The Mad Men of social networking
The Social Network opens in Australia later this week and whether you couldn’t care less about Facebook or you’re guilty of updating your status every time your toddler passes wind, there’s a lot to think about in this film about the world’s youngest billionaire.
The first question viewers will discuss after seeing the story of the man who was just 19 when he created the world-wide internet phenomenon of Facebook will be: is Mark Zuckerberg an asshole?
And judging by the flurry of examination of the issue overseas - the second question will be: is this movie misogynistic/about misogyny?
The answer to the first question is entirely subjective - so much so that since seeing the film last week I’ve changed my mind about seven times.
The answer to the second, however, has greater social context.
Many have been shocked by the portrayal of women in The Social Network, and how some of the men in the film react to them.
On the Daily Beast Rebecca Davis O’Brien described how in the film they serve little more purpose than props.
And apart from the whip-smart woman who dumps Zuckerberg in the first five minutes of the film, and the lawyer at the end who serves up redemption to him neatly on a platter, the rest of the women in the film are either completely nuts, Victoria Secret models or happy to be bussed in to exclusive parties at Harvard to try to bag themselves a big fish.
The film’s writer Aaron Sorkin (West Wing fans will flock to see The Social Network, they won’t be disappointed) even felt the need to respond publicly to all the hoopla - writing: “It’s not hard to understand how bright women could be appalled by what they saw in the movie but you have to understand that that was the very specific world I was writing about ... I was writing about a very angry and deeply misogynistic group of people. These aren’t the cuddly nerds we made movies about in the 80’s. They’re very angry that the cheerleader still wants to go out with the quarterback instead of the men (boys) who are running the universe right now.”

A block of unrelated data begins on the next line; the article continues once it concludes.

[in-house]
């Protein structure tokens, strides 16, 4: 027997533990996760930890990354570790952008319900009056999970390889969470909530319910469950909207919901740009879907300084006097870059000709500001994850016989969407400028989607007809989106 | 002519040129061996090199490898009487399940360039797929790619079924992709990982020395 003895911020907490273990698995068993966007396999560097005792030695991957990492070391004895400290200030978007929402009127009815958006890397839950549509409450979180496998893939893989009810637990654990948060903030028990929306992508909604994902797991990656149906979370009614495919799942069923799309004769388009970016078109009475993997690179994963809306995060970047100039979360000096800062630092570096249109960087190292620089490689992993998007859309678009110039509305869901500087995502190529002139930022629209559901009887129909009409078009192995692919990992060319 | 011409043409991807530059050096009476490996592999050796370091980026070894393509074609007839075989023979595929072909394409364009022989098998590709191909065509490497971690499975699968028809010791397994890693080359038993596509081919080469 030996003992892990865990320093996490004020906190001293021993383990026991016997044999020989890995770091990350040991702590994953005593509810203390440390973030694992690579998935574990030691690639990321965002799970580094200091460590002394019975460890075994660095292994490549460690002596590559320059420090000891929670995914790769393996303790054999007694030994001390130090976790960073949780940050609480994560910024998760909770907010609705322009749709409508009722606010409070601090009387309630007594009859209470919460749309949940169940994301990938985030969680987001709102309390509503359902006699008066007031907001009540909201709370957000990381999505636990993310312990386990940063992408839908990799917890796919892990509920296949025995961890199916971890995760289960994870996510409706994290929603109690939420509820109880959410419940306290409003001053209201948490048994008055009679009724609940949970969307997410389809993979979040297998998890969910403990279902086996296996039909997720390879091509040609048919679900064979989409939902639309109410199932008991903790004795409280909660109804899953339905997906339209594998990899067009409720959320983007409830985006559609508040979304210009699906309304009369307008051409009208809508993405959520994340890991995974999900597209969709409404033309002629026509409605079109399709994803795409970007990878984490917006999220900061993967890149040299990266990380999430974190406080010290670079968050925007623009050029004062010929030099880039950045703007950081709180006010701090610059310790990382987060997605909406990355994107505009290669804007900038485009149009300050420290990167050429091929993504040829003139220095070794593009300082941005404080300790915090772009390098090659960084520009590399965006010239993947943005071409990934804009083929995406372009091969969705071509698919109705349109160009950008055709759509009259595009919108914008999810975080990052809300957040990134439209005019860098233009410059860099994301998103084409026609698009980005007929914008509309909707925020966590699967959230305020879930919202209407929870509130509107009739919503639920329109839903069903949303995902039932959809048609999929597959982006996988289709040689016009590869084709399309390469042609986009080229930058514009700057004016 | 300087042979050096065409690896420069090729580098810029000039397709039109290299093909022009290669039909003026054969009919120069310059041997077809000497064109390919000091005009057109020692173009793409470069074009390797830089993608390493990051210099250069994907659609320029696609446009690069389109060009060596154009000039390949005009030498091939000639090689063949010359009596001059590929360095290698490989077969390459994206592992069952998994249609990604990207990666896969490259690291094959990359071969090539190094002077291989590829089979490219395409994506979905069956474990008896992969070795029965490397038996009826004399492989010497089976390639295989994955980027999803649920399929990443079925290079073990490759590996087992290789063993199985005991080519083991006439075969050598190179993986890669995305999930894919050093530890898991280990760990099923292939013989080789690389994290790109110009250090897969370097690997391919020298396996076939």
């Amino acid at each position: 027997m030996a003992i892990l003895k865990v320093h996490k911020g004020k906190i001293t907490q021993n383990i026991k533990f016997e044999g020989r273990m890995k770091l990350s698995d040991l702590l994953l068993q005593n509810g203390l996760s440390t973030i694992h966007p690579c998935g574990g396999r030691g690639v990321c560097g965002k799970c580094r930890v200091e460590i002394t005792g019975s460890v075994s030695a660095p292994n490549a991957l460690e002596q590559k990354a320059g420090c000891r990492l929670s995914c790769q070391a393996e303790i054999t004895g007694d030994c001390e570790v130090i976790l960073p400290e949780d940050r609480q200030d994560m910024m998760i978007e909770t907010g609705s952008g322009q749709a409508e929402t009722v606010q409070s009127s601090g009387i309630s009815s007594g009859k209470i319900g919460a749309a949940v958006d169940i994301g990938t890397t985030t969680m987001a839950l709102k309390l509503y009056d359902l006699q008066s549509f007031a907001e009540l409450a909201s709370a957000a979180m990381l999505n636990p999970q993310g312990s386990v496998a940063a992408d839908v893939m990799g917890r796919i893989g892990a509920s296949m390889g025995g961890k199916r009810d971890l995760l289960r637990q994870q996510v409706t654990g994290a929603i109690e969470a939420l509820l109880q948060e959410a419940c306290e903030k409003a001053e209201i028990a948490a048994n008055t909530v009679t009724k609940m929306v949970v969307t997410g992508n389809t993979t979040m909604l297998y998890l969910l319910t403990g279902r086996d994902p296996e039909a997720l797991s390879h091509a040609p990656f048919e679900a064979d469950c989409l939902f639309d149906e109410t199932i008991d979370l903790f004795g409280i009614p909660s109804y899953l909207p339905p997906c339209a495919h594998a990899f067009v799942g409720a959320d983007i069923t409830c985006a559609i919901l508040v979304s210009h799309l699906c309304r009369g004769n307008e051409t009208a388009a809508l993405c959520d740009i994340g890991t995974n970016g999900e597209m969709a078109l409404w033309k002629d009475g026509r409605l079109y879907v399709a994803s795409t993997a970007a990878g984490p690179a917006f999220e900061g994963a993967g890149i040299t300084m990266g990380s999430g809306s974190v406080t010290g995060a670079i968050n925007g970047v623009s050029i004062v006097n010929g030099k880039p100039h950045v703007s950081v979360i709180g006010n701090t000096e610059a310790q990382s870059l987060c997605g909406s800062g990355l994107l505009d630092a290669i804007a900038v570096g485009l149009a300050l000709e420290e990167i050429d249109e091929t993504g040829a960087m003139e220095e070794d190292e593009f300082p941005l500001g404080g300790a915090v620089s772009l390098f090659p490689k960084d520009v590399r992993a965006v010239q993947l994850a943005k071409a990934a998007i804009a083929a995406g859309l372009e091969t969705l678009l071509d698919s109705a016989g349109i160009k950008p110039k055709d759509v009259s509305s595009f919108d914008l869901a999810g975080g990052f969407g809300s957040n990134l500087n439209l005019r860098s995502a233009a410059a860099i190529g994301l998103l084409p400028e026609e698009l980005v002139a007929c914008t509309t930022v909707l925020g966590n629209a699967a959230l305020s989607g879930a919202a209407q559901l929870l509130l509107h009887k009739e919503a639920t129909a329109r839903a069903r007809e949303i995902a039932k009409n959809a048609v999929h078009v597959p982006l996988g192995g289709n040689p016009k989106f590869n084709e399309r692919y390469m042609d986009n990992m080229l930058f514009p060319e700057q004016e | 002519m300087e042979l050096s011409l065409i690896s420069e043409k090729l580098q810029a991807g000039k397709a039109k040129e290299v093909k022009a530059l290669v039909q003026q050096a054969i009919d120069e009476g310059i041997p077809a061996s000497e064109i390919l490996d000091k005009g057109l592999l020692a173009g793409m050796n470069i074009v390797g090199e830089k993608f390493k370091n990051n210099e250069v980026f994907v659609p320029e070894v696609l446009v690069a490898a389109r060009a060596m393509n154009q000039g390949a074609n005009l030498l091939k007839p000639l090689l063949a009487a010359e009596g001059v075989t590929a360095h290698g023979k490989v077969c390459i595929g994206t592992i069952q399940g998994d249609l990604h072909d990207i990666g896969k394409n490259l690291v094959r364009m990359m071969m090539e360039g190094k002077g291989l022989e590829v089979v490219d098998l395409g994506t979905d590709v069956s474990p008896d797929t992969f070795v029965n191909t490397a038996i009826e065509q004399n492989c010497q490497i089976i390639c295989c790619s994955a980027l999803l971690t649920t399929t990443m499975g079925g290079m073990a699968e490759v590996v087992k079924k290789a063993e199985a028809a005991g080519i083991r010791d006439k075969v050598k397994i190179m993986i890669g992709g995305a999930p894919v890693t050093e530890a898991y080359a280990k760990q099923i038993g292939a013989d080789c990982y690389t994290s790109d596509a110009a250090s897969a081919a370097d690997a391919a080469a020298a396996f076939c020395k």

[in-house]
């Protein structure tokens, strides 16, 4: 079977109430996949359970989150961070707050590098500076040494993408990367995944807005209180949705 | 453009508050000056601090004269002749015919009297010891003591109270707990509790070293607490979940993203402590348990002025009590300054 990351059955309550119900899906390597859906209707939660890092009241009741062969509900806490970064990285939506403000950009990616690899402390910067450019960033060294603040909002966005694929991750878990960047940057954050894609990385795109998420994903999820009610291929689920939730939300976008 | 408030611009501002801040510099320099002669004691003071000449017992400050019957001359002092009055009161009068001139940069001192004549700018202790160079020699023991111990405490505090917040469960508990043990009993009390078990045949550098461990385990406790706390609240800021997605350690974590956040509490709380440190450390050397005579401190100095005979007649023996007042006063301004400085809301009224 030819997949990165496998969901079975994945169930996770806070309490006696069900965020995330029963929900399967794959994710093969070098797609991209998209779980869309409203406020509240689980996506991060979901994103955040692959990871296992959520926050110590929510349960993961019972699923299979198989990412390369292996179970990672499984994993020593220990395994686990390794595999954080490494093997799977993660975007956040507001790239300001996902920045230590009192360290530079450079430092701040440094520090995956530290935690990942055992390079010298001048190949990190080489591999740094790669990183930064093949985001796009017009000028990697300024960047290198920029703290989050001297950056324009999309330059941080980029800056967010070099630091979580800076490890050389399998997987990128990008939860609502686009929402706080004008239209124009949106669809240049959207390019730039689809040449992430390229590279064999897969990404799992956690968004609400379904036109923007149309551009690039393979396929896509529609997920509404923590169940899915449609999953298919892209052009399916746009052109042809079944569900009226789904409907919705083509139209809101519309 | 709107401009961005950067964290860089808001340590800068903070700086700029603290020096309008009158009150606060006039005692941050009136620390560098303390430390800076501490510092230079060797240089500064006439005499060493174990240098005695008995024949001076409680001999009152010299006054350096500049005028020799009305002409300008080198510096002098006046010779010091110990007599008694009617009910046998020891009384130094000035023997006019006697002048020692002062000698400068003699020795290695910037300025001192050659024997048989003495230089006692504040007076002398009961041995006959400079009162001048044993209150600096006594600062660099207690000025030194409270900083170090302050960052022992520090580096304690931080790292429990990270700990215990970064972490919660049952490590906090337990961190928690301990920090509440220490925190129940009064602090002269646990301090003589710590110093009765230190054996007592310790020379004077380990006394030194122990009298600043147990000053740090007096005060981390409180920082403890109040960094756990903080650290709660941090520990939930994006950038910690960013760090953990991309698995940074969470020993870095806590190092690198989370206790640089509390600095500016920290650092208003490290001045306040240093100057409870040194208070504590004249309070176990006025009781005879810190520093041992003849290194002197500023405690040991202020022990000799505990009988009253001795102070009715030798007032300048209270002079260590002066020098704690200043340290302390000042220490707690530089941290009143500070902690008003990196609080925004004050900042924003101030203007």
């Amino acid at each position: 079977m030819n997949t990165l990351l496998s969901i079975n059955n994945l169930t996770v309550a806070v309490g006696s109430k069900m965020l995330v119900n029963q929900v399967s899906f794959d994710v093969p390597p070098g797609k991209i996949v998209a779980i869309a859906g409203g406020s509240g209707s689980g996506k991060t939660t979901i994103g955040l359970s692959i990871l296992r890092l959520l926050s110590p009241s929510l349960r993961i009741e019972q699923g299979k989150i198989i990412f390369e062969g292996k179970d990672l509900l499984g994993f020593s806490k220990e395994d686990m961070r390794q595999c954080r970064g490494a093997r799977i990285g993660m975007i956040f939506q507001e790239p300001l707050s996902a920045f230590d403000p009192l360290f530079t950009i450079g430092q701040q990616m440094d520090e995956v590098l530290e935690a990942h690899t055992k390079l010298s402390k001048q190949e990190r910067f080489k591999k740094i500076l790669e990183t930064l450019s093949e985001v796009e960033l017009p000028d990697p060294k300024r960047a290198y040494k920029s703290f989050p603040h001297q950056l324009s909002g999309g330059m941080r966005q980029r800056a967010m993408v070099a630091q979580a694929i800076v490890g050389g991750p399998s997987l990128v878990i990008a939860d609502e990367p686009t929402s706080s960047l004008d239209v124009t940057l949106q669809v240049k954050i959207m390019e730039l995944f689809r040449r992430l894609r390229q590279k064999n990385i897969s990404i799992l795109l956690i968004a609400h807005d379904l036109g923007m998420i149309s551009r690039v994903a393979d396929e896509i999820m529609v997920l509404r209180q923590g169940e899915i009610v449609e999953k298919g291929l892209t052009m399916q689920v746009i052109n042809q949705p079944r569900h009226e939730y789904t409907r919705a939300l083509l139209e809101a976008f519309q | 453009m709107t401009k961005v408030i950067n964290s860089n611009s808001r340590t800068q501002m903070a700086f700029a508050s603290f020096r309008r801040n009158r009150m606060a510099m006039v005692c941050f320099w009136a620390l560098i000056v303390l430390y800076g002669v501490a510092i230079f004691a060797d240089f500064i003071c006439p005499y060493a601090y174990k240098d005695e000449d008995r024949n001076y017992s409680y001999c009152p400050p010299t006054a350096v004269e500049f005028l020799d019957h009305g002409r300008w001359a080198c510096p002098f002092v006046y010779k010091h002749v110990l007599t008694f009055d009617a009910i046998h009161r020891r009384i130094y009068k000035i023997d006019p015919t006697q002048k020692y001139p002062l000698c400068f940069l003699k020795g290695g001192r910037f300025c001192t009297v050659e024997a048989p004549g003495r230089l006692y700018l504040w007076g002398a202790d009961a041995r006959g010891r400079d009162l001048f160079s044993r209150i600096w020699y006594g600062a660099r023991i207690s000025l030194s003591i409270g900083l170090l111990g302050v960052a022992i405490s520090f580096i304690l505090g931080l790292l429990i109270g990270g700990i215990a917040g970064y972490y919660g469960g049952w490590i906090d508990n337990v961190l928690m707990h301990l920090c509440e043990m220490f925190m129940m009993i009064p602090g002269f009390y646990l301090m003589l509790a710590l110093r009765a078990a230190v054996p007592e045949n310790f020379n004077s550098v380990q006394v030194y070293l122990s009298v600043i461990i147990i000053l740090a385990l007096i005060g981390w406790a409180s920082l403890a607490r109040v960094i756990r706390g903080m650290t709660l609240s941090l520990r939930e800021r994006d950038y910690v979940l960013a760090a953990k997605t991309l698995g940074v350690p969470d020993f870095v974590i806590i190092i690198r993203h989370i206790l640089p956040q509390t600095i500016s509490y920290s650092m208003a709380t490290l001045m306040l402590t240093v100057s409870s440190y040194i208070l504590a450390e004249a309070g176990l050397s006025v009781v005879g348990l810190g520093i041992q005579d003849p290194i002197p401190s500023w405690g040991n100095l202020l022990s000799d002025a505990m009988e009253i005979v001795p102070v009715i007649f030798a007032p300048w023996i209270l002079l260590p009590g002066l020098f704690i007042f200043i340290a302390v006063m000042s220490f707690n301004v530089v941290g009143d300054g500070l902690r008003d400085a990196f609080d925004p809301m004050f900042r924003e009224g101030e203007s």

There’s a sense that what we’re seeing here, in this portrayal of social dynamics in the first decade of the 21st Century, is somehow new. But the whole debate reminds me of something. Call it life imitating art.
Certainly the show puts blatant, and sometimes brutal, sexual harassment on display warts and all.
The “feminist” moments are few and far between, and many of the female characters in Mad Men could be transported 40 years into the future to board the Social Network bus that will deliver them like prizes to the privileged young men of Harvard. They wouldn’t even have to change their costumes.
The men in Mad Men, especially the main character Don Draper, would fit right in amongst this group of striving nerds in the film.
While Draper is as suave as Zuckerberg is innept - he has about as much grip on social reality as the misfit who started the social networking revolution. He knows how to play people but can’t for the life of him sort himself out.
He too was a young outsider - he’s just had a bit more time to come up with the cover story to get him into the club.
And like Zuckerberg, he has often taken out his rage on the women in his path - usually by breaking their hearts. Sorkin might even say “bright women could be appalled” by Don Draper and his crew.
I wasn’t as troubled by the diminished role of women in the Social Network as many clearly have been, as I think it’s principally the story of what drove one man, rather than a piece of commentary on a whole generation.
Still, Draper could serve to provide some hope yet for Zuckerberg.
At the end of the Social Network Zuckerberg’s lawyer says to him: “You’re not an asshole Mark, you just want to be.”
In the recent season final of the fourth series of Mad Men, Don Draper’s lover tells him: “I know that you have a good heart, and I know that you’re always trying to be better.”
For two supposed misogynists they both need a woman to tell them they’re worth something.
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